We have announced plans to work alongside music industry experts to develop a refreshed national plan for music education. This is aimed at shaping the future of music education and follows the publication of the non-statutory “Model Music Curriculum: Key Stages 1, 2 and 3” earlier this year. The curriculum is designed to ensure that children are introduced to a wide repertoire of music, as well as learning to read and write musical notation and being given knowledge about the important moments in the evolution of music in a range of genres and traditions.
I welcome my right hon. Friend’s commitment to refreshing the national music plan because, as I hope he recognises, music education is central to any civilised society and should not be regarded as an add-on or a nice-to-have. He will share my concern that in the 10-year currency of the previous plan, the number of pupils sitting GCSE music declined by 19%. Organisations such as the Bromley Youth Music Trust in my constituency do a great deal of excellent work outside school time, but will he assure me that the plan’s key objective will be to ensure that music education remains firmly mainstreamed within the curriculum and is not simply an add-on at unreasonable cost to parents?
I share my hon. Friend’s passion for music. It is important that music is part of a broad and balanced education in our schools. That is why it is compulsory at key stages 1, 2 and 3. We introduced the model music curriculum so that children have a good grounding that encourages them to go on to take music at GCSE. Over the past decade or longer, about 5% to 7 % of the cohort have taken a music GCSE. I would like to see that figure rise, and that is why we introduced the model music curriculum and are refreshing the national plan for music education.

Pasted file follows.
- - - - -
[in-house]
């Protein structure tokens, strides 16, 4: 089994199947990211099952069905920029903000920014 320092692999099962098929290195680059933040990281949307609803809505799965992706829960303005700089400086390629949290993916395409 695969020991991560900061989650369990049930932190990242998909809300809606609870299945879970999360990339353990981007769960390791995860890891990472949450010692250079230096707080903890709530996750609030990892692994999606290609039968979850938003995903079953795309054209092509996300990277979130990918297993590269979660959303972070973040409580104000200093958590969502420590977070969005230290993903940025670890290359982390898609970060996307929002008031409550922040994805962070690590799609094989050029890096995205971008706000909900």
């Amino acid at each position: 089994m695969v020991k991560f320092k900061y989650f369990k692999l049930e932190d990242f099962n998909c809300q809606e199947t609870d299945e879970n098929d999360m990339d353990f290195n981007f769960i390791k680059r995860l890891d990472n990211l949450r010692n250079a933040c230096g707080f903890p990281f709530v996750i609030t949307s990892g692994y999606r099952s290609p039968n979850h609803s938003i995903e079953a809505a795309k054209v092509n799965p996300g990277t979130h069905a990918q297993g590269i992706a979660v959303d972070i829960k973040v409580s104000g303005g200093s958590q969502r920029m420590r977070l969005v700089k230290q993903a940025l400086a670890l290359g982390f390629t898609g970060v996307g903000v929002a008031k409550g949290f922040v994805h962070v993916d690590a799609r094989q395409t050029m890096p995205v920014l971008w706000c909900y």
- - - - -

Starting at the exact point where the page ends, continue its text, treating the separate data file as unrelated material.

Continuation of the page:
Does the Minister understand that music should be not just taught as music but used to teach a whole range of other subjects? Let me take him back to the previous Labour Government, when I attended Egerton Park Arts College in my constituency as a governor and saw the Manchester Camerata perform a maths lesson using its orchestra instruments. It was absolutely mind-blowing. Do we not need more of that? Why did he scrap arts college specialist status?
I agree that music is an important part of a broad and balanced curriculum. We know there is a link between children who can play a musical instrument and, for instance, mathematics. We see that in schools such as Northampton School for Boys, which is very successful academically and also has more than 20 choirs, ensembles and orchestras, because it puts music at the very top of its priorities as well as sports. I accept everything that the hon. Member says about the importance of music in the school curriculum.